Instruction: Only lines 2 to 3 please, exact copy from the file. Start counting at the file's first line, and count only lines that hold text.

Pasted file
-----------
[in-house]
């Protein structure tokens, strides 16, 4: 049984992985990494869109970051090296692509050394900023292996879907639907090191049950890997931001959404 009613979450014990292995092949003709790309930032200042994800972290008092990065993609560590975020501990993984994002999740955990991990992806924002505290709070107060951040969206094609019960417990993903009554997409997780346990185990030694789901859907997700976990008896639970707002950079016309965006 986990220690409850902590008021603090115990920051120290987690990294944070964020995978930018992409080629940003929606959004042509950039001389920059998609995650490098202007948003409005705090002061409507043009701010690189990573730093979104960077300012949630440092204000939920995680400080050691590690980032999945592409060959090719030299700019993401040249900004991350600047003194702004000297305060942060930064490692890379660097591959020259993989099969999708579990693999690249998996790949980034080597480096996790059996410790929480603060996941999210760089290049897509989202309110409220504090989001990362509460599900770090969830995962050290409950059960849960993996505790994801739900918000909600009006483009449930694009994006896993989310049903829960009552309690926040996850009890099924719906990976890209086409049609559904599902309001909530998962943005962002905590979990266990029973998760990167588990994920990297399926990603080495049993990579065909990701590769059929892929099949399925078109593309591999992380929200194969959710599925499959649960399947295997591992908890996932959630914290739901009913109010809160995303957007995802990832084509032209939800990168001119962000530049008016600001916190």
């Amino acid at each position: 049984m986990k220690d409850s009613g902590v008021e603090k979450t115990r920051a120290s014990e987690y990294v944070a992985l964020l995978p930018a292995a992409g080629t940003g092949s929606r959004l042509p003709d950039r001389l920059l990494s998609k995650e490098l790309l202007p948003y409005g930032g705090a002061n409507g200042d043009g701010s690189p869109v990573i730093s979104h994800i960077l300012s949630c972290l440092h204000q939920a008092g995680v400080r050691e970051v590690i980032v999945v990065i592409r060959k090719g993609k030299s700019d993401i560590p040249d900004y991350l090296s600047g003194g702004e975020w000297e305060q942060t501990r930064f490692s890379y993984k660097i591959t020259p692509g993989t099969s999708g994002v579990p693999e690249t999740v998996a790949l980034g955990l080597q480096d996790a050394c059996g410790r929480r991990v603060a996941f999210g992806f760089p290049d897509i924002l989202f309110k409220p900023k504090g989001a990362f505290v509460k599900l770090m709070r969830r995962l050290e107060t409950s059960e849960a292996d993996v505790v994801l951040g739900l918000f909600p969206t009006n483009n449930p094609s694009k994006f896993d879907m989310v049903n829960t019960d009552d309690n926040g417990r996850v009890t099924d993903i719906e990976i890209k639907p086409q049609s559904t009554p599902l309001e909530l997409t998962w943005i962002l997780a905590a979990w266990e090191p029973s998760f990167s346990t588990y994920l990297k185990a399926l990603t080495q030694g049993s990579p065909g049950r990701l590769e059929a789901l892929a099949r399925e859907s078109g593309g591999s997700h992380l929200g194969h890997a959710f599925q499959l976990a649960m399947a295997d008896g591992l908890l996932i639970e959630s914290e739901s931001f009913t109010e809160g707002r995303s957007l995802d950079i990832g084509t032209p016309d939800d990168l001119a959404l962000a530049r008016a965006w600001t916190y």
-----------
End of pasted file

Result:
């Protein structure tokens, strides 16, 4: 049984992985990494869109970051090296692509050394900023292996879907639907090191049950890997931001959404 009613979450014990292995092949003709790309930032200042994800972290008092990065993609560590975020501990993984994002999740955990991990992806924002505290709070107060951040969206094609019960417990993903009554997409997780346990185990030694789901859907997700976990008896639970707002950079016309965006 986990220690409850902590008021603090115990920051120290987690990294944070964020995978930018992409080629940003929606959004042509950039001389920059998609995650490098202007948003409005705090002061409507043009701010690189990573730093979104960077300012949630440092204000939920995680400080050691590690980032999945592409060959090719030299700019993401040249900004991350600047003194702004000297305060942060930064490692890379660097591959020259993989099969999708579990693999690249998996790949980034080597480096996790059996410790929480603060996941999210760089290049897509989202309110409220504090989001990362509460599900770090969830995962050290409950059960849960993996505790994801739900918000909600009006483009449930694009994006896993989310049903829960009552309690926040996850009890099924719906990976890209086409049609559904599902309001909530998962943005962002905590979990266990029973998760990167588990994920990297399926990603080495049993990579065909990701590769059929892929099949399925078109593309591999992380929200194969959710599925499959649960399947295997591992908890996932959630914290739901009913109010809160995303957007995802990832084509032209939800990168001119962000530049008016600001916190």
């Amino acid at each position: 049984m986990k220690d409850s009613g902590v008021e603090k979450t115990r920051a120290s014990e987690y990294v944070a992985l964020l995978p930018a292995a992409g080629t940003g092949s929606r959004l042509p003709d950039r001389l920059l990494s998609k995650e490098l790309l202007p948003y409005g930032g705090a002061n409507g200042d043009g701010s690189p869109v990573i730093s979104h994800i960077l300012s949630c972290l440092h204000q939920a008092g995680v400080r050691e970051v590690i980032v999945v990065i592409r060959k090719g993609k030299s700019d993401i560590p040249d900004y991350l090296s600047g003194g702004e975020w000297e305060q942060t501990r930064f490692s890379y993984k660097i591959t020259p692509g993989t099969s999708g994002v579990p693999e690249t999740v998996a790949l980034g955990l080597q480096d996790a050394c059996g410790r929480r991990v603060a996941f999210g992806f760089p290049d897509i924002l989202f309110k409220p900023k504090g989001a990362f505290v509460k599900l770090m709070r969830r995962l050290e107060t409950s059960e849960a292996d993996v505790v994801l951040g739900l918000f909600p969206t009006n483009n449930p094609s694009k994006f896993d879907m989310v049903n829960t019960d009552d309690n926040g417990r996850v009890t099924d993903i719906e990976i890209k639907p086409q049609s559904t009554p599902l309001e909530l997409t998962w943005i962002l997780a905590a979990w266990e090191p029973s998760f990167s346990t588990y994920l990297k185990a399926l990603t080495q030694g049993s990579p065909g049950r990701l590769e059929a789901l892929a099949r399925e859907s078109g593309g591999s997700h992380l929200g194969h890997a959710f599925q499959l976990a649960m399947a295997d008896g591992l908890l996932i639970e959630s914290e739901s931001f009913t109010e809160g707002r995303s957007l995802d950079i990832g084509t032209p016309d939800d990168l001119a959404l962000a530049r008016a965006w600001t916190y």